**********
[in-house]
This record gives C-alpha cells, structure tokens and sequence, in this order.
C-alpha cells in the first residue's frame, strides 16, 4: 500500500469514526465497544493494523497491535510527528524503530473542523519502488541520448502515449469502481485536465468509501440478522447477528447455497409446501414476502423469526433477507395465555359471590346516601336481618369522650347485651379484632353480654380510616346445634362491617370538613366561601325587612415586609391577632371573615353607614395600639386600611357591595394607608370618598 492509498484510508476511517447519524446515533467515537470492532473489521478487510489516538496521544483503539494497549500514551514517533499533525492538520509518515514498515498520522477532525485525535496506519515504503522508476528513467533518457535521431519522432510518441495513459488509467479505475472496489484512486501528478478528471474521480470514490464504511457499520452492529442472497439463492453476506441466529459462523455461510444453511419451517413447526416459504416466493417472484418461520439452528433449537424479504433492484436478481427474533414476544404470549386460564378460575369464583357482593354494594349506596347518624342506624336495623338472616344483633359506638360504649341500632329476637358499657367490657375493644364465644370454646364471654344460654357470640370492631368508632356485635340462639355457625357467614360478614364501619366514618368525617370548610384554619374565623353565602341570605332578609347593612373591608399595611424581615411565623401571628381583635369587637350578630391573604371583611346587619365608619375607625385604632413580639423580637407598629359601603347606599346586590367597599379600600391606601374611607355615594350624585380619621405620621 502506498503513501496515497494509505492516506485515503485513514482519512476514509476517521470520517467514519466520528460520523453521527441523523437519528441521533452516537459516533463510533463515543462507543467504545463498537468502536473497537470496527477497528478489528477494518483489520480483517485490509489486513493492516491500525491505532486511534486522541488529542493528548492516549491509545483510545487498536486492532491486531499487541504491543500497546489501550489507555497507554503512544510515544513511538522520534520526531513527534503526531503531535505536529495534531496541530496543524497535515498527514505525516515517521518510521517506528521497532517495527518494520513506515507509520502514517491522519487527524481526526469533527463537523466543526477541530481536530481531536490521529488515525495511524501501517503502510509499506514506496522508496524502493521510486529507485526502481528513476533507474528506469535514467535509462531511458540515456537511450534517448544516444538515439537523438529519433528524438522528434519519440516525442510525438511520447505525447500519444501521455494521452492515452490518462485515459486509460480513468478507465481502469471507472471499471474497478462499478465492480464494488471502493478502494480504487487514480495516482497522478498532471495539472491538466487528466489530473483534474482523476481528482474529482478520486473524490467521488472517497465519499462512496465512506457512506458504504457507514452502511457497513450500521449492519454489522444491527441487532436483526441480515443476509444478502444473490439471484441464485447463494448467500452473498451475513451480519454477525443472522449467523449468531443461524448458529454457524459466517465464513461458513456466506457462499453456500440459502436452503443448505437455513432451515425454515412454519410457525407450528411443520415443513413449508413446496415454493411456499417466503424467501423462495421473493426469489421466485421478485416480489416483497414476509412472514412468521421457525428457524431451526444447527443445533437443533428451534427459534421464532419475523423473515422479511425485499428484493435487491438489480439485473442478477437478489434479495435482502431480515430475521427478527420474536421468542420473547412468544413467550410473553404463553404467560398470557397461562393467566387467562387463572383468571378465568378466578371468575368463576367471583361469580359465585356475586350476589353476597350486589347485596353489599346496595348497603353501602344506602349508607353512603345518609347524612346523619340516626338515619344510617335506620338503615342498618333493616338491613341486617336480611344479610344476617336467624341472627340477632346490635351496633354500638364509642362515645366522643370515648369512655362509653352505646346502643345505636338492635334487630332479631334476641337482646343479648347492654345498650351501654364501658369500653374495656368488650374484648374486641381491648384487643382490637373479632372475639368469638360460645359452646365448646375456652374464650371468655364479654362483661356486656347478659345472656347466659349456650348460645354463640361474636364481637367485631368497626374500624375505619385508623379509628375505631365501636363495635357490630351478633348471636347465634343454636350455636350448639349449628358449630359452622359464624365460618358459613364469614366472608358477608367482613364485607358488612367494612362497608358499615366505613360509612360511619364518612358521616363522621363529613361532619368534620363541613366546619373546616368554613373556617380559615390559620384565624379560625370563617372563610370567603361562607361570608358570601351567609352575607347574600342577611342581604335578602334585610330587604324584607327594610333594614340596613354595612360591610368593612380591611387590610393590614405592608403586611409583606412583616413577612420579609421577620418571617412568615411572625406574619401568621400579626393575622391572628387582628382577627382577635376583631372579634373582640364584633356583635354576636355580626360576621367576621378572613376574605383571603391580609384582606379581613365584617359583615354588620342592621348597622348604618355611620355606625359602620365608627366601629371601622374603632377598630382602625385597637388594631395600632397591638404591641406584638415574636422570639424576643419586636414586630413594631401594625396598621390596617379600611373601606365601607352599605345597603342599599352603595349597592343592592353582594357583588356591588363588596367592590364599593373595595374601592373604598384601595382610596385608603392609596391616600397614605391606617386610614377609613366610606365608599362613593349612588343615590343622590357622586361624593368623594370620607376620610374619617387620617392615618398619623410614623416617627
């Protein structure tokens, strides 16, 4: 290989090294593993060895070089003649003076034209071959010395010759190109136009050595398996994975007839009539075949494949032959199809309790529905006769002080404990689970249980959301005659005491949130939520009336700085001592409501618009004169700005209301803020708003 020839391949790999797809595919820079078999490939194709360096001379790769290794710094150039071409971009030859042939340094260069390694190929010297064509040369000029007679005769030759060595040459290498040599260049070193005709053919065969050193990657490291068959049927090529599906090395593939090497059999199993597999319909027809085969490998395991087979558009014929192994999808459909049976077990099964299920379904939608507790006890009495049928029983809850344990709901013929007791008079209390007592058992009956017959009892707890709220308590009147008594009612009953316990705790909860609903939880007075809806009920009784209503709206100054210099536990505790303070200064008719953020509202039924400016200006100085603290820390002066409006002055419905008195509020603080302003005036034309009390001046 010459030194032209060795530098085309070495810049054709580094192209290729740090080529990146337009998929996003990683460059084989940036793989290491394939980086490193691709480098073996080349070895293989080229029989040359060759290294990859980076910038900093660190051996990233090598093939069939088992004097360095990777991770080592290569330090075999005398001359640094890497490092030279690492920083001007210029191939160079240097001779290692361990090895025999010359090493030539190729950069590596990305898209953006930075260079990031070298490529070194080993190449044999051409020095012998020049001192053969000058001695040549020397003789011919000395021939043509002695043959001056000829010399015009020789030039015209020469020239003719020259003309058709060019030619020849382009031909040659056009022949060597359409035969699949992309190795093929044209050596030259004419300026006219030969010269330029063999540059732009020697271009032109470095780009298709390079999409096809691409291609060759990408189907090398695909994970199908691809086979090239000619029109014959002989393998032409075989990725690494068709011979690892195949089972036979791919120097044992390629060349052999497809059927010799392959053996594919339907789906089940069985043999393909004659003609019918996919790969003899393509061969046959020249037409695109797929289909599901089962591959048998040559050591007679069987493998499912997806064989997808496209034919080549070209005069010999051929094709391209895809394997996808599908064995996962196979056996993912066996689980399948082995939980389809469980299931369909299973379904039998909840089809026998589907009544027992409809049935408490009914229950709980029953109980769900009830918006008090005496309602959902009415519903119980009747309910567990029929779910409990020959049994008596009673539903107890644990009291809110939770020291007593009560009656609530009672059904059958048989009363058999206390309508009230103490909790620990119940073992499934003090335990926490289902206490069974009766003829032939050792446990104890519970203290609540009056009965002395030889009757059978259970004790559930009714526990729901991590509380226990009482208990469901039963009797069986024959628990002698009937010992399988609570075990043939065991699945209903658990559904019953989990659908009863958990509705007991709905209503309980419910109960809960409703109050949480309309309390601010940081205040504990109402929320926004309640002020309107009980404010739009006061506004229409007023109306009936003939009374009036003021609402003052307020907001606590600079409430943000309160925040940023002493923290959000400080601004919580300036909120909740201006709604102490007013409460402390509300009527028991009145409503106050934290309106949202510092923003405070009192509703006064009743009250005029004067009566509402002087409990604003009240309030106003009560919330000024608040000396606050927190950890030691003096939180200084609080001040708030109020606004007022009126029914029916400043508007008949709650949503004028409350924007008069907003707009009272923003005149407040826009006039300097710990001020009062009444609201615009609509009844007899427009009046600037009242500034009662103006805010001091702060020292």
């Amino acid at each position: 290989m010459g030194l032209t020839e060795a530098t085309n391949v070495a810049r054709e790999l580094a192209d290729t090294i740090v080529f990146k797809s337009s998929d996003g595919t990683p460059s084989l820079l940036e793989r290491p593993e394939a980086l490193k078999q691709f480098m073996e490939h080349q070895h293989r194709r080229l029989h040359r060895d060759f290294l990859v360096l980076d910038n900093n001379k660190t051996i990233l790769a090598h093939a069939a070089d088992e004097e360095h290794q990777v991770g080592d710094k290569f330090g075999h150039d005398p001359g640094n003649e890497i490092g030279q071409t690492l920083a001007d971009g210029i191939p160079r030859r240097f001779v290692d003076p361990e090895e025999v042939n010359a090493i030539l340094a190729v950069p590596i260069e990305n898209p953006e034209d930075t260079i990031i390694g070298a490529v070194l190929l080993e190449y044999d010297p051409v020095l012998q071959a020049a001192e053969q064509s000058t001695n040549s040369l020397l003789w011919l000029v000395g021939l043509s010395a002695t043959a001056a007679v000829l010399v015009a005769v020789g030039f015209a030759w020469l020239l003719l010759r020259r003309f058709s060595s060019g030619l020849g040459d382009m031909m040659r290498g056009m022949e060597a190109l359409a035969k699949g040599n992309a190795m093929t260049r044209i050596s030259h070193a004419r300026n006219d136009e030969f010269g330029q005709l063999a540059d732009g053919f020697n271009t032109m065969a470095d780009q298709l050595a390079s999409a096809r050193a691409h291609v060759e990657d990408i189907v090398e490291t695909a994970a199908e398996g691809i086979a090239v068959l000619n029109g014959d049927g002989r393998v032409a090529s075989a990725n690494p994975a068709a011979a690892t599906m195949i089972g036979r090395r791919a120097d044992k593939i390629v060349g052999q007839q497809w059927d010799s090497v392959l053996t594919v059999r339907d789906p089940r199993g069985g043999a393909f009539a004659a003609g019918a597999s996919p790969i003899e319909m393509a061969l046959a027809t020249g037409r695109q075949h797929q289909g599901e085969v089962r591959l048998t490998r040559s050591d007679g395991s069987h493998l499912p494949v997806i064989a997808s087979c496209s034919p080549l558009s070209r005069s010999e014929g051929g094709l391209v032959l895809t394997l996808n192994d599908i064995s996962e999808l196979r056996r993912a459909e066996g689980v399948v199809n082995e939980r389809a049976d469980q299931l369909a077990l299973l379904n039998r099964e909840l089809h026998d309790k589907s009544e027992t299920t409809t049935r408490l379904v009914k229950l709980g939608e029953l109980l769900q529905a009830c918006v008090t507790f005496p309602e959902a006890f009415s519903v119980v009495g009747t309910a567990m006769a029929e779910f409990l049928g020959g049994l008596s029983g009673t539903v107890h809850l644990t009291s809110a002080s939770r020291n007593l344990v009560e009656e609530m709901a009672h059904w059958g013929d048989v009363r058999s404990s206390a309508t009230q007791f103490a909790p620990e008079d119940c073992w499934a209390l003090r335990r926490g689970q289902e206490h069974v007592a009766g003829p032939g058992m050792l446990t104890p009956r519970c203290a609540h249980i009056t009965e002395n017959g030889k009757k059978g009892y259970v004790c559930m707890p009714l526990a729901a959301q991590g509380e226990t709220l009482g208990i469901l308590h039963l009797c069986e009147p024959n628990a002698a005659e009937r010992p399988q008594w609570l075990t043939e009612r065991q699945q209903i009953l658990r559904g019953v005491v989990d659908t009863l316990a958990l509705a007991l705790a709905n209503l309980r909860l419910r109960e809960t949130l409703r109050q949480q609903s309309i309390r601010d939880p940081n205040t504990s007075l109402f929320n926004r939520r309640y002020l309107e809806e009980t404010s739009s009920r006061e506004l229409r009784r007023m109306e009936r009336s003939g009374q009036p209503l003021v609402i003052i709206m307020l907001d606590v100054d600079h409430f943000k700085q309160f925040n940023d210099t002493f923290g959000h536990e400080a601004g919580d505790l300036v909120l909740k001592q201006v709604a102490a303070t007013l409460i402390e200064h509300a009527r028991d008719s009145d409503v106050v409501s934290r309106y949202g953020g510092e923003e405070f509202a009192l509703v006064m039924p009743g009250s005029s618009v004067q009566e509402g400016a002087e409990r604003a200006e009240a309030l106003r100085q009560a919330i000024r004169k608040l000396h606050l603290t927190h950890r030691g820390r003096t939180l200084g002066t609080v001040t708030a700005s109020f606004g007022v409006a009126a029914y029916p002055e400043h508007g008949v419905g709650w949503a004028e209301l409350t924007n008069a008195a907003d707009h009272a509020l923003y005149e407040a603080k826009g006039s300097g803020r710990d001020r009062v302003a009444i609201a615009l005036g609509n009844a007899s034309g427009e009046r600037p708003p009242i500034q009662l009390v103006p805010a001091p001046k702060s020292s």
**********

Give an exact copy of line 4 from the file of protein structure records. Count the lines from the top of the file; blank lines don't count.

């Protein structure tokens, strides 16, 4: 290989090294593993060895070089003649003076034209071959010395010759190109136009050595398996994975007839009539075949494949032959199809309790529905006769002080404990689970249980959301005659005491949130939520009336700085001592409501618009004169700005209301803020708003 020839391949790999797809595919820079078999490939194709360096001379790769290794710094150039071409971009030859042939340094260069390694190929010297064509040369000029007679005769030759060595040459290498040599260049070193005709053919065969050193990657490291068959049927090529599906090395593939090497059999199993597999319909027809085969490998395991087979558009014929192994999808459909049976077990099964299920379904939608507790006890009495049928029983809850344990709901013929007791008079209390007592058992009956017959009892707890709220308590009147008594009612009953316990705790909860609903939880007075809806009920009784209503709206100054210099536990505790303070200064008719953020509202039924400016200006100085603290820390002066409006002055419905008195509020603080302003005036034309009390001046 010459030194032209060795530098085309070495810049054709580094192209290729740090080529990146337009998929996003990683460059084989940036793989290491394939980086490193691709480098073996080349070895293989080229029989040359060759290294990859980076910038900093660190051996990233090598093939069939088992004097360095990777991770080592290569330090075999005398001359640094890497490092030279690492920083001007210029191939160079240097001779290692361990090895025999010359090493030539190729950069590596990305898209953006930075260079990031070298490529070194080993190449044999051409020095012998020049001192053969000058001695040549020397003789011919000395021939043509002695043959001056000829010399015009020789030039015209020469020239003719020259003309058709060019030619020849382009031909040659056009022949060597359409035969699949992309190795093929044209050596030259004419300026006219030969010269330029063999540059732009020697271009032109470095780009298709390079999409096809691409291609060759990408189907090398695909994970199908691809086979090239000619029109014959002989393998032409075989990725690494068709011979690892195949089972036979791919120097044992390629060349052999497809059927010799392959053996594919339907789906089940069985043999393909004659003609019918996919790969003899393509061969046959020249037409695109797929289909599901089962591959048998040559050591007679069987493998499912997806064989997808496209034919080549070209005069010999051929094709391209895809394997996808599908064995996962196979056996993912066996689980399948082995939980389809469980299931369909299973379904039998909840089809026998589907009544027992409809049935408490009914229950709980029953109980769900009830918006008090005496309602959902009415519903119980009747309910567990029929779910409990020959049994008596009673539903107890644990009291809110939770020291007593009560009656609530009672059904059958048989009363058999206390309508009230103490909790620990119940073992499934003090335990926490289902206490069974009766003829032939050792446990104890519970203290609540009056009965002395030889009757059978259970004790559930009714526990729901991590509380226990009482208990469901039963009797069986024959628990002698009937010992399988609570075990043939065991699945209903658990559904019953989990659908009863958990509705007991709905209503309980419910109960809960409703109050949480309309309390601010940081205040504990109402929320926004309640002020309107009980404010739009006061506004229409007023109306009936003939009374009036003021609402003052307020907001606590600079409430943000309160925040940023002493923290959000400080601004919580300036909120909740201006709604102490007013409460402390509300009527028991009145409503106050934290309106949202510092923003405070009192509703006064009743009250005029004067009566509402002087409990604003009240309030106003009560919330000024608040000396606050927190950890030691003096939180200084609080001040708030109020606004007022009126029914029916400043508007008949709650949503004028409350924007008069907003707009009272923003005149407040826009006039300097710990001020009062009444609201615009609509009844007899427009009046600037009242500034009662103006805010001091702060020292």